This image was lost some time after publication.

Author and Vanity Fair columnist Michael Wolff has been inescapable on the airwaves in recent days, ripping the Post, News Corp. and its chairman Rupert Murdoch to shreds for the Post's tasteless cartoon last week. Of course, Wolff has good reason to seek out the attention. His biography on Murdoch, which was published in December, has been a stunning failure: According to Bookscan, which tracks roughly 75% of the books sold in the U.S., The Man Who Owns the News has sold just over 15,000 copies since it was published in December, a far cry from what publisher Doubleday was expecting given he reportedly took home a $1 million advance and Doubleday indicated it would "start off" with a 100,000 print run. But while it's no surprise to see Wolff carry on about News Corp. (and his other pet obsession, the New York Times), it is a bit surprising to see Wolff invoking ethics and morals. Why, you ask? Perhaps because it's always a bit difficult to take an ethics lesson from a married man who carried on an affair with a woman nearly three decades his junior who also happened to be an intern at the magazine he writes for.

"It's like something out of a romance novel," Wolff writes in his book when he describes Murdoch's marriage to Wendi Deng. Wolff's extra-curricular activities seem to be ripped from the script for a late-night Cinemax movie. Several highly reliable sources tell us that the married, 55-year-old author carried on a lengthy affair with a 28-year-old writer, helped her land a job at Vanity Fair, and eventually hired her to work on his website

According to our sources, the woman in question, Victoria Floethe, was introduced to the Vanity Fair columnist by a friend of Wolff's, a writer who happened to be having an affair with Floethe himself at the time. This man, who is also married and who we'll call "Mark," had originally reached out to Wolff to see if he might be help Floethe find a job. Wolff certainly helped Floethe land a job—she joined Vanity Fair's research department—although much to Mark's chagrin, Wolff soon started dating Floethe himself. (Contacted by phone, Mark declined to comment, refusing to confirm or deny the story on the events in question.)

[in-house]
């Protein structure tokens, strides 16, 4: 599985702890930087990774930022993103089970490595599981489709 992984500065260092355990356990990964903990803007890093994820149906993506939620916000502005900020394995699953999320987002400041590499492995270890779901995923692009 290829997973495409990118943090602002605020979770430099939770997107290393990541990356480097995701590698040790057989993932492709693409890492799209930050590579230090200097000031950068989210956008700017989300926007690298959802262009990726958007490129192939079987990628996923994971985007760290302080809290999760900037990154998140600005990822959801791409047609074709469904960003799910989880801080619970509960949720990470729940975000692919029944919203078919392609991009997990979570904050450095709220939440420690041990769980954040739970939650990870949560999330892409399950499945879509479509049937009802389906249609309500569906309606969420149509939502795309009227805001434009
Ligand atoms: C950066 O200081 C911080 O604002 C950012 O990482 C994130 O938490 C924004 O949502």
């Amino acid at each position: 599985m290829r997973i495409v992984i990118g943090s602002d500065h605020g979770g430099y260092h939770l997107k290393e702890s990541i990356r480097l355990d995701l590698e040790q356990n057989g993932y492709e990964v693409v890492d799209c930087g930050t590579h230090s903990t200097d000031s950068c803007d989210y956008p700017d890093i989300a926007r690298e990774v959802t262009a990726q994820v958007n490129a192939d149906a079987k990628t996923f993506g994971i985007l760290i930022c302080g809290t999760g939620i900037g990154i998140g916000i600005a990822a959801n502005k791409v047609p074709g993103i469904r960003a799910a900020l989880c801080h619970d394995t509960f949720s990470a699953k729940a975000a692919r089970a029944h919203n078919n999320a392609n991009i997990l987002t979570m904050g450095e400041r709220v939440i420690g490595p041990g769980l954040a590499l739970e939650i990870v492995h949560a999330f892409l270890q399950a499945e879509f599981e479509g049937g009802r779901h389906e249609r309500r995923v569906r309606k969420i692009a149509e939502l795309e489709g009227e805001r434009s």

Just how much anyone at Vanity Fair knew about Wolff's relationship with Floethe is unclear. As a contributing writer, he only rarely makes appearances at the magazine's offices, so staffers would not have had an opportunity to see the two interact on a daily basis. But for whatever reason, Floethe didn't stay at Vanity Fair for very long. She later left the mag, although if her departure had anything to do with the romance, it didn't stop Wolff from signing her on as a staff writer at, the news aggregation website that Wolff co-founded. Also unclear is how much Wolff's wife, Alison Anthoine, knew about the affair, although considering she's a divorce attorney, she would be better prepared than most to spot the signs. Wolff did not respond to a message. Floethe would only say the two were "great friends," and requested we contact Wolff for any additional information. She later called us back to deny the allegation. [Update: Wolff has responded and would only say there is "no truth" to the story.]

Perhaps the only good news about this sordid story is that although Wolff's gossipy biography about Rupert Murdoch hasn't been a big bestseller, he should have plenty of material if he ever decides to pen a gossipy autobiography. He can even recycle some of his own copy. A story of "domestic dramas, evident personal miscalculations, thoughtlessness, and immaturity" has a nice ring to it, no?